Wednesday, August 12, 2009

On the Burqa and the Skirt

In my attempts to rethink certain aspects of clothes we take for granted, I have arrived at a somewhat surprising understanding of the role of the skirt among our clothes. Fundamentally, how does a skirt differ from a pair of pants? Here's an answer, no doubt not the only one, but an interesting one. The skirt hides the lower structure of the body, whereas the pants work with this structure.

If one stops to think about this statement, one realizes that history, indeed, confirms it. The history of the skirt moves from a form that is more covering towards one with at least the possibility of minimally covering the structure of the lower body.

One can argue that the skirt is primarly a practical garment - simple to construct and useable in a wide range of situations. However, the skirt actually is of considerably lower utility than are pants - a skirt does not protect the body from harsh physical conditions, where the pants do provide protection. Hence I believe that the role of the skirt to hide the lower body is actually its primary purpose.

Today, of course, the skirt often hides little. A miniskirt reveals all, but, of course, that is partly why they are appreciated over other skirts. The existence of the miniskirt, and its effects, hence reinforces the argument that the skirt's function is to hide.

In Elizabethan times, the 18th century and the Victorian era, the skirt hid the lower structure even more, by providing additional structures that were very different from the actual body. Today's skirts follow the body's natural shape much more than did these garments.

Once one accepts the argument that the basic function of the skirt is to hide the body and its structure, it then becomes possible to think about suggesting other structures or body expressions - the different ways of embellishing skirts allow one to present a very different statement of who one is.

Interestingly, this argument casts an interesting light on the resistance of men to adopt skirt-like garments in our culture. It is not merely a question of avoiding being "feminized", but also a need to stay close to one's actual body shape rather than to allow this to be disguised in the variety of ways that women are used to. Again, since make-up is also a form of disguise, there is a consistency in men's resistance to disgusing the body in such ways.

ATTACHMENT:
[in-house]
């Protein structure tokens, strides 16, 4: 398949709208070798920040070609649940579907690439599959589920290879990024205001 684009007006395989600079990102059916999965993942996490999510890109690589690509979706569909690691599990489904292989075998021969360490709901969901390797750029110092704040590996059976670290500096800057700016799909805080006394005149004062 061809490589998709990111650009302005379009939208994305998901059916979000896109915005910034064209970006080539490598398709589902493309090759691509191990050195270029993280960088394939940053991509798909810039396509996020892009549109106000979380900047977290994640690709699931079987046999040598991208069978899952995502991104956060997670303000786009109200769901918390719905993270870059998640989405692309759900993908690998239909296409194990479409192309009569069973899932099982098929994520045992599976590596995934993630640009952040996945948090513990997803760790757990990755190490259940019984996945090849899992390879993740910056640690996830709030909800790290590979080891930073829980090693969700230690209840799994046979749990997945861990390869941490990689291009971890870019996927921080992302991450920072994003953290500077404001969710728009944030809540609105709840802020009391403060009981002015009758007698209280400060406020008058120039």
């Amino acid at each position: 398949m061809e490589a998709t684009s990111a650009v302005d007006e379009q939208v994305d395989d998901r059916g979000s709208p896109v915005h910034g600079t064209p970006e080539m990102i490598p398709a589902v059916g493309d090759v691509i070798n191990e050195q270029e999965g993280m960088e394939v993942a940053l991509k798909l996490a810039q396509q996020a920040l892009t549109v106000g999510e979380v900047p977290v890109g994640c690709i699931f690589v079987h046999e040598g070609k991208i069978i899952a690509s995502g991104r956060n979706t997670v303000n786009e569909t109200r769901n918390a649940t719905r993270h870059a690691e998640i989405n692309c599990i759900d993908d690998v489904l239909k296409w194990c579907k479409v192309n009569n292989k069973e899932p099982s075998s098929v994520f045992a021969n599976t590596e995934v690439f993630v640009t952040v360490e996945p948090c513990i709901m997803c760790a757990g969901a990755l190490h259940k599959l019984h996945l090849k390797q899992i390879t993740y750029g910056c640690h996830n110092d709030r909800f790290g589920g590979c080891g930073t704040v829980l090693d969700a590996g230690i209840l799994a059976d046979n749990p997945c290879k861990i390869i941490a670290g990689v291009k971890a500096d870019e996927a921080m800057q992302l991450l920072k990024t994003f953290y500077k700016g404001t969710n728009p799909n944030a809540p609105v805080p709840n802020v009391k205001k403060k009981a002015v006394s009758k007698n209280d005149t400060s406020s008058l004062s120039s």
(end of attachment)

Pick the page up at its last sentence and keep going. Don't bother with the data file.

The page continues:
Furthermore, it becomes clear that the essence of the way our culture treats the feminine is as a play between hiding and revealing. We are obsessed with both of these and their interplay, especially as expressed through women's garments. The whole argument is almost absent from our way of viewing men. Only tha phallus falls fully into a similar role.

I believe this tension between showing and hiding is also partly why our culture feels so violently about the muslim traditions of hiding the woman's body completely. Such a goal is not inconsistent with the basic principles behind our own "feminine clothing", which was designed also to hide from view the women's body. There's something a bit hypocritical about opposing msulim practices that seek to hide the body completely or almost completely, when the principles behind today's women's fashions, which accept the skirt as a distinctly "feminine" garment follow the some logic. I'm not in favor of a culture that imposes such full covering on all its female adherents, but I think part of the irritation is because it reveals something shadowy about our own fashions.

1 comment:

  1. interesting read, gedwoods.

    keep up the good work with sewing and writing.

    -a muslimah